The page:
(WSJ) – Corn and soybean prices rose, as forecasts for dry weather in the Midwest heightened concerns that the crops may not be able to develop normally.
Front-month corn prices for July delivery settled 0.8% higher, after climbing as much as 2.4% earlier in the day. The grain rose 2% this week.
Hot, dry weather in much of the U.S. heartland has strained corn and soybean crops, leading the U.S. Department of Agriculture to cut condition ratings in weekly reports and analysts to pare expectations for crop yields. The next few weeks will be important for corn, as the crop could face bigger losses if more rain doesn’t come during its pollination phase.
Corn-growing areas such as southern Indiana and southeastern Illinois have become “critically dry,” said Drew Lerner, president of private weather forecaster World Weather Inc. in Overland Park, Kan. “We’re so limited on soil moisture…that crop development has probably stopped or at least slowed greatly,” he said. “We’re in survival mode now.”
Corn for July delivery at the Chicago Board of Trade closed up 4.5 cents, or 0.8%, at $5.91 a bushel. Corn for December delivery, the contract most closely linked to supplies that will be harvested this autumn, rose four cents, or 0.7%, to $5.54 a bushel.
Front-month July soybeans rose four cents, or 0.3%, at $14.425 a bushel, and wheat, lifted by gains in corn, climbed 11.5 cents, or 1.7%, to $6.7325 a bushel.
Forecasters predict minimal rainfall across most of the Midwest next week. Cooler temperatures will help preserve soil moisture in eastern corn-belt states like Indiana and Ohio, but a lack of further rain ultimately will put more pressure on crops.
Dryness isn’t severe in all corn-growing regions. States such as Minnesota and North Dakota in the upper Midwest, and the northwestern edge of the corn belt, have received sufficient rain in recent weeks, creating healthy crop conditions. Worries about dryness have focused more on areas farther south and east, with particularly dry conditions developing around the area where Missouri, Illinois and Kentucky meet.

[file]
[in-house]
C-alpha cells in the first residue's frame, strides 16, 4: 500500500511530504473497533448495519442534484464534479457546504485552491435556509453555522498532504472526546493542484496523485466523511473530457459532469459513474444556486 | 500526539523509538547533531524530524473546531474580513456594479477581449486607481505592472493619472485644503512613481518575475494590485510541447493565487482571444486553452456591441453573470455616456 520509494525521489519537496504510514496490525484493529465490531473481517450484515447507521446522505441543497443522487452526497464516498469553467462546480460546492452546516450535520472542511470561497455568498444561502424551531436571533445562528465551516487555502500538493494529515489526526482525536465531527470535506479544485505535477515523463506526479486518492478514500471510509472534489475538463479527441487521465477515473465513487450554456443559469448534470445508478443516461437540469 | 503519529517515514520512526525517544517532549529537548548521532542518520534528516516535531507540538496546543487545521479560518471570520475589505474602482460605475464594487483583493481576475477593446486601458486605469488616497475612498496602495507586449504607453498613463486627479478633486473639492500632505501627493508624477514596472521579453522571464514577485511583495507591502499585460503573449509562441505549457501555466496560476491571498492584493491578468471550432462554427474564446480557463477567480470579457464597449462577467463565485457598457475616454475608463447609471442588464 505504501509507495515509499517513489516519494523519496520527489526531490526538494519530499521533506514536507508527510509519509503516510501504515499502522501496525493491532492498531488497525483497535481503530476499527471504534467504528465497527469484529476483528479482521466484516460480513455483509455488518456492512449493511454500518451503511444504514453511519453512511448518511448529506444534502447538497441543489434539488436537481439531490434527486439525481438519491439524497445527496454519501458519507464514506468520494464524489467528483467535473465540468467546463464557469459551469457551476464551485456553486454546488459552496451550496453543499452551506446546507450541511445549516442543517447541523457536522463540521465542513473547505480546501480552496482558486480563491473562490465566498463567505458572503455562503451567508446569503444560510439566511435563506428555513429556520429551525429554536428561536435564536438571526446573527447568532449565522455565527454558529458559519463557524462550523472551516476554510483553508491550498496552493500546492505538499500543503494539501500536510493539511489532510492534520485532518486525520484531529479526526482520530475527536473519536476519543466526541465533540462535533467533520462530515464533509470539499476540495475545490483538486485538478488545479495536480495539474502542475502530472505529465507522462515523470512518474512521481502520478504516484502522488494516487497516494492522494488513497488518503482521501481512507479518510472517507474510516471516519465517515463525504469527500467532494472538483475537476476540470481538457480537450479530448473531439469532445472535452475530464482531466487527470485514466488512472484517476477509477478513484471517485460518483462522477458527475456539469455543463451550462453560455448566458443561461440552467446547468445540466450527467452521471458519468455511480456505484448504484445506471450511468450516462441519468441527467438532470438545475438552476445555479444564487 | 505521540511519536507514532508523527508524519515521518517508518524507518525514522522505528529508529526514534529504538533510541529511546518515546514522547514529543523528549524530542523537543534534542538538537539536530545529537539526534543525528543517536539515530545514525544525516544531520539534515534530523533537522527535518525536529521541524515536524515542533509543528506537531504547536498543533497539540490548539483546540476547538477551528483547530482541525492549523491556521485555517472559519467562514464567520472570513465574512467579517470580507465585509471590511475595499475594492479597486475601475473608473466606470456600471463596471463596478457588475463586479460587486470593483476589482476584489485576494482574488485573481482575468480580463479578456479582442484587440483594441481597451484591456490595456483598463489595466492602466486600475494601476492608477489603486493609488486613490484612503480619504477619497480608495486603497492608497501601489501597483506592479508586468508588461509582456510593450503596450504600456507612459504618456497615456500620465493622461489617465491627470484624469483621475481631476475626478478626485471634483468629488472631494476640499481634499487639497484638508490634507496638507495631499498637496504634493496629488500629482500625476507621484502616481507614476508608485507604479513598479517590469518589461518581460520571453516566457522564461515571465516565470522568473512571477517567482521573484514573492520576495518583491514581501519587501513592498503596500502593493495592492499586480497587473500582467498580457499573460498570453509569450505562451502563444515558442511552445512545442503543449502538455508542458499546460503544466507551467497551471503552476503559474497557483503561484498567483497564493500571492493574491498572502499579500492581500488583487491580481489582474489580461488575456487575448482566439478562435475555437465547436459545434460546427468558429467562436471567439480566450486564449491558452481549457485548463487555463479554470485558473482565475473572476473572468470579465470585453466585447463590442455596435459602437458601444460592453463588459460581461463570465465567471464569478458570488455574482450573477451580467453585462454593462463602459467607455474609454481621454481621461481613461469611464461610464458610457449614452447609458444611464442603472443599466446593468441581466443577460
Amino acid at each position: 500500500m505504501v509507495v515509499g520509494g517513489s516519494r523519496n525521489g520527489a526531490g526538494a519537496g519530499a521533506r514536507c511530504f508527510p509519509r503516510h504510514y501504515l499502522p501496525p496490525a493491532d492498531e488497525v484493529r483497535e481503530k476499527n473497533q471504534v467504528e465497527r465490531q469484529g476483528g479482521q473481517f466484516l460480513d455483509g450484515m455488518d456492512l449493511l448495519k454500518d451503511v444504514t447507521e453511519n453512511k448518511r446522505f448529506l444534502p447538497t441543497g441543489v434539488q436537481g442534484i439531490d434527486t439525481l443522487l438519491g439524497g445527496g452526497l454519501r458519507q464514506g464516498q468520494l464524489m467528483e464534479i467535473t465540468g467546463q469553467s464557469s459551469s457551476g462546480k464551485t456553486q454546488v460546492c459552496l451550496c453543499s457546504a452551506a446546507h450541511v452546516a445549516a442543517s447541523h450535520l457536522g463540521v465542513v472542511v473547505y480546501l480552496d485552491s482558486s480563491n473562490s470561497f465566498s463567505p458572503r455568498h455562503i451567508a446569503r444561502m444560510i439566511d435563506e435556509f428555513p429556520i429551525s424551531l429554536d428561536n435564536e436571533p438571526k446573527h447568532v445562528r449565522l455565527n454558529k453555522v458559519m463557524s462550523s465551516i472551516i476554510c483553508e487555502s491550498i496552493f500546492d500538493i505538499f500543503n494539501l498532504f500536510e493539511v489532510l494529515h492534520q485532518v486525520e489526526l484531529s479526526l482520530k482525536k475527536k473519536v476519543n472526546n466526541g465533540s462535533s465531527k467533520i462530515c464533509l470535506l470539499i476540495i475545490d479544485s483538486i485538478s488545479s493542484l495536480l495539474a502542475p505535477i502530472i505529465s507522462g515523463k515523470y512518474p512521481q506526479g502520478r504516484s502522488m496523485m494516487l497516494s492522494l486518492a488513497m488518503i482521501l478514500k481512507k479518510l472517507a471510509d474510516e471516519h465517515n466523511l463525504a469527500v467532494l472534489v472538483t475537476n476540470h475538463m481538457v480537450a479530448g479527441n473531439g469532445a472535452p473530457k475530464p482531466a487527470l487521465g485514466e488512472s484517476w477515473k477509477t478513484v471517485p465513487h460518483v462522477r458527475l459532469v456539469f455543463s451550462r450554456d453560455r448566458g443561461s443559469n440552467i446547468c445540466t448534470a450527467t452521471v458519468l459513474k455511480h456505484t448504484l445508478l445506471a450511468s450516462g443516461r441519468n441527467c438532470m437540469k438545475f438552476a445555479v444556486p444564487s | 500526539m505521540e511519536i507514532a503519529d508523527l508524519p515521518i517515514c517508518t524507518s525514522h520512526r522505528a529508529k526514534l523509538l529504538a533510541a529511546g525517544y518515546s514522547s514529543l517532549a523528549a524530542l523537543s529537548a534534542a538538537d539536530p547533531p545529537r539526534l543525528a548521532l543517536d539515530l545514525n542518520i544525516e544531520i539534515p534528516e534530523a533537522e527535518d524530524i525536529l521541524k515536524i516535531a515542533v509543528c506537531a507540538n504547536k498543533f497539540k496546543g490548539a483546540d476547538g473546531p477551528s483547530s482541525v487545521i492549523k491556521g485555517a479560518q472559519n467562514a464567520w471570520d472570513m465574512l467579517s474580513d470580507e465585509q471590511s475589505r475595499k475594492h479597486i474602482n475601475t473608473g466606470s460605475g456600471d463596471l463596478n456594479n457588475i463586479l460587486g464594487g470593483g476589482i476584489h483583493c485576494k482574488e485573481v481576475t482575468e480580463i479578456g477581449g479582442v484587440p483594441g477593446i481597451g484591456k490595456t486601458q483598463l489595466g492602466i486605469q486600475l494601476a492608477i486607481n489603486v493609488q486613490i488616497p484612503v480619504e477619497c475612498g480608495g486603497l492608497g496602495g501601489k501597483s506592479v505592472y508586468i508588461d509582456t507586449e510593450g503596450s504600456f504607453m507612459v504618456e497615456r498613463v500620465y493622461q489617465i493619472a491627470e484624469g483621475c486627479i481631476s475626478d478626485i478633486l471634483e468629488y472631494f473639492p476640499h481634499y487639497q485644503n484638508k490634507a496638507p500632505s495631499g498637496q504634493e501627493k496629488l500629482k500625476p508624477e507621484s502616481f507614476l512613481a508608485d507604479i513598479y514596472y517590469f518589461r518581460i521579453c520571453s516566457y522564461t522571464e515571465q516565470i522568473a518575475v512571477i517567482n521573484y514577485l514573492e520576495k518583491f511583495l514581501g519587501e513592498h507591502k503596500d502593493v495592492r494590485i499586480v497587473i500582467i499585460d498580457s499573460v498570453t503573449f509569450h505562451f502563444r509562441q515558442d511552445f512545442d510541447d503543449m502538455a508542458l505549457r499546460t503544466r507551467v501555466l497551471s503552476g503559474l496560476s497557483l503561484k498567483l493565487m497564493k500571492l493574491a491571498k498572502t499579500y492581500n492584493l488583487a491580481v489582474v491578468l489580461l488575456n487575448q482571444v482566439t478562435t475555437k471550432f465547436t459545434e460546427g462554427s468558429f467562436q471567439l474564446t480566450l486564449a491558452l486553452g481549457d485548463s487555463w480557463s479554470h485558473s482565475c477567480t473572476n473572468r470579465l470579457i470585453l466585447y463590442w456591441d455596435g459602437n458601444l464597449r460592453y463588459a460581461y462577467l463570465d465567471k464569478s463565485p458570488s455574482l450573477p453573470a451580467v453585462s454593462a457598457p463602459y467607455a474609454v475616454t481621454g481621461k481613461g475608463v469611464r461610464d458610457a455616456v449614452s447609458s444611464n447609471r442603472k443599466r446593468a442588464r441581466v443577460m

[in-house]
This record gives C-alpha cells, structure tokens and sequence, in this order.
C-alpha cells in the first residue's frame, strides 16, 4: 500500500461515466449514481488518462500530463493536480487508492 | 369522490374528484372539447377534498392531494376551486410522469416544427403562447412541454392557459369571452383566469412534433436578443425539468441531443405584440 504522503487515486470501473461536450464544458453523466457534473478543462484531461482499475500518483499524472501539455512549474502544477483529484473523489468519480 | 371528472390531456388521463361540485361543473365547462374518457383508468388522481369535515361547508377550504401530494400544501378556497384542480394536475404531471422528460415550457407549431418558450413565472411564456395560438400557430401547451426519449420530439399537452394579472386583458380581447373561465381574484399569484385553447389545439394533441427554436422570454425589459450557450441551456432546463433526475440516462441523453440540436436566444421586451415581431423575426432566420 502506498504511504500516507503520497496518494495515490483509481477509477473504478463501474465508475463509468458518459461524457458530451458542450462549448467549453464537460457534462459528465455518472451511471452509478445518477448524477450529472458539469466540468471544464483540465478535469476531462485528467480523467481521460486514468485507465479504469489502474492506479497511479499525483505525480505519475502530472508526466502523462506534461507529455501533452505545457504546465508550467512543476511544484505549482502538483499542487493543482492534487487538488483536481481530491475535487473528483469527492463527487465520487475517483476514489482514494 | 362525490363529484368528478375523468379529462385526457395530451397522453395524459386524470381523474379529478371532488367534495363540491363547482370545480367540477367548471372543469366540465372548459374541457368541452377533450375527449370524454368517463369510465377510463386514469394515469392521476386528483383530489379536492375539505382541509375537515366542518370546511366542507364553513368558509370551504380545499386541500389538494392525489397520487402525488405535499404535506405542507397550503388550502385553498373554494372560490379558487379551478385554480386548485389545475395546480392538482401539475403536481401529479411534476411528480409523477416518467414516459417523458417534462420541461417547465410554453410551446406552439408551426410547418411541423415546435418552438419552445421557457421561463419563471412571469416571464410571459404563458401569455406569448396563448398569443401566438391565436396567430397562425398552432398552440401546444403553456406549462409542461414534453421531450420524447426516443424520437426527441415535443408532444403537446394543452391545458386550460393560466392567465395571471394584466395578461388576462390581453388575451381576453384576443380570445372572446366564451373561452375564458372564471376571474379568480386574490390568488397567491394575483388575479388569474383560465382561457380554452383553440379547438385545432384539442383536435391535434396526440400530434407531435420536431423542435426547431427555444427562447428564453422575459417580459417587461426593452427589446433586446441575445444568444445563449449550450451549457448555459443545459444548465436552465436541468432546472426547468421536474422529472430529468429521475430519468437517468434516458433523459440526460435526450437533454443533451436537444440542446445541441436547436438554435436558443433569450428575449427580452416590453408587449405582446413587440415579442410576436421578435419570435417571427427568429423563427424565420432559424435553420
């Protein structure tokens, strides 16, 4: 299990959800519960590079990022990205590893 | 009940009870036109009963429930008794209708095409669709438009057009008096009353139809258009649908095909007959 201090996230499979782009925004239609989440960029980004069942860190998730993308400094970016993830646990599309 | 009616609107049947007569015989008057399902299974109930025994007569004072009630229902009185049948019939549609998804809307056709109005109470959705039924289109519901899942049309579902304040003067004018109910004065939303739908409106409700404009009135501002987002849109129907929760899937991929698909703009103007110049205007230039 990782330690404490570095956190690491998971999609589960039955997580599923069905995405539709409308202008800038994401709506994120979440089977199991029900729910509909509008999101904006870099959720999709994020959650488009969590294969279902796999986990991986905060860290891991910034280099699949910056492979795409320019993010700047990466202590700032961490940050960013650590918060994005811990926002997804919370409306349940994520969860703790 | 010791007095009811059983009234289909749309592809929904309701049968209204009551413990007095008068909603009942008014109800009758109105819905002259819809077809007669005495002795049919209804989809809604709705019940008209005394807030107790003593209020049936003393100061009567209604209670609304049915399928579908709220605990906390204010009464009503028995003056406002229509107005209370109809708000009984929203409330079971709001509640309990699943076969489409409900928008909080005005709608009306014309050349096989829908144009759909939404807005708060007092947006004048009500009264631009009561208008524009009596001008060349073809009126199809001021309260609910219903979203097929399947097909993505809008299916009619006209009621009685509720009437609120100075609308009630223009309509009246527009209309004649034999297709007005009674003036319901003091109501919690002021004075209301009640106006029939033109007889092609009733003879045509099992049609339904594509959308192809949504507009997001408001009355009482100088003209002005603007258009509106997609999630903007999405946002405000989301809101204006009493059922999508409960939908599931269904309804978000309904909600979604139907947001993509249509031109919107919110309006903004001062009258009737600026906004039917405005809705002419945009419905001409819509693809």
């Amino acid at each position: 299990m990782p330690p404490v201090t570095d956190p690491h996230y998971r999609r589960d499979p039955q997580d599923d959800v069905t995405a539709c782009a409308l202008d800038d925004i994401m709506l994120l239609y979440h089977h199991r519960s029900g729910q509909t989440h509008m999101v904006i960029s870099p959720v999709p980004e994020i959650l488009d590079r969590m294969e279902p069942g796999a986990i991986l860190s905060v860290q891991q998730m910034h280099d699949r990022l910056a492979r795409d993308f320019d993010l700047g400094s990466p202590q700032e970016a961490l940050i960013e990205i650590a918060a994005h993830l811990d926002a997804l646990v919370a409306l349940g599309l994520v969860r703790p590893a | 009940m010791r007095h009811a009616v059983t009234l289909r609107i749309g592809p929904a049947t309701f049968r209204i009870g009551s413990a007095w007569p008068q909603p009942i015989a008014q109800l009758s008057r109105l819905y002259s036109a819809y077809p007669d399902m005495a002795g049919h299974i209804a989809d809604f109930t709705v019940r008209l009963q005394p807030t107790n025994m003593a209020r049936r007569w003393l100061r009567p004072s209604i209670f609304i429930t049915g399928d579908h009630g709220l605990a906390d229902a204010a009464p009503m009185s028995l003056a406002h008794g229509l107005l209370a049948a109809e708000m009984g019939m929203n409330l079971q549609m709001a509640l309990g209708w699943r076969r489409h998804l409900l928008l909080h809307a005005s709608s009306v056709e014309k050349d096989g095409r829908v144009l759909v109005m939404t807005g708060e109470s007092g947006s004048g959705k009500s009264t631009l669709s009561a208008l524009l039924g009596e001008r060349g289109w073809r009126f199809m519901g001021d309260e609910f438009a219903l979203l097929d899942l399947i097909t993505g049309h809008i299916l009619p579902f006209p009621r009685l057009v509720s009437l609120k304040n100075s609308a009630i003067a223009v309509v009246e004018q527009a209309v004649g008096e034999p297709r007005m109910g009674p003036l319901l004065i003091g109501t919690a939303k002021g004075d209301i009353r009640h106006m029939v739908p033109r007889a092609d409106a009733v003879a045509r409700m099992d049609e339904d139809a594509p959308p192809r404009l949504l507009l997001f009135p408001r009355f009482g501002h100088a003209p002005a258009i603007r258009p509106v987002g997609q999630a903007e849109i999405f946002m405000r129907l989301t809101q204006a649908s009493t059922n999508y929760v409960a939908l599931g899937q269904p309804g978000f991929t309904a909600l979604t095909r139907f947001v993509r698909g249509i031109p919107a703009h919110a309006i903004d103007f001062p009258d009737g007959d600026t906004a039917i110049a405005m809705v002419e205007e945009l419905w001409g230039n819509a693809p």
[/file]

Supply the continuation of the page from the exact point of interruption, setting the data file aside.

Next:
“Some people are talking about having planted corn in southeast Illinois in March and haven’t had an inch of rain total since then,” said Hugh Whalen, an analyst at MID-CO Commodities Inc., a brokerage in Bloomington, Ill. “Next week is going to be pretty important for a lot of the crop.”
Soybeans are grown in many of the same regions as corn, and analysts said some soy crops are stunted by a dearth of rain. But the key growing phase for soybeans falls later in the summer, so those crops don’t yet face as large a threat as corn does.
Soybeans have traded at elevated levels this year due to a production shortfall in drought-stricken Brazil and Argentina. Analysts have said the result could be heightened demand for U.S. soy exports, making traders sensitive to any threats to the U.S. soy crop this year.
Analysts have said wheat also has benefited from optimism about U.S. export demand, as dry weather has shrunk expectations for wheat output in key foreign producers like Russia and Australia.
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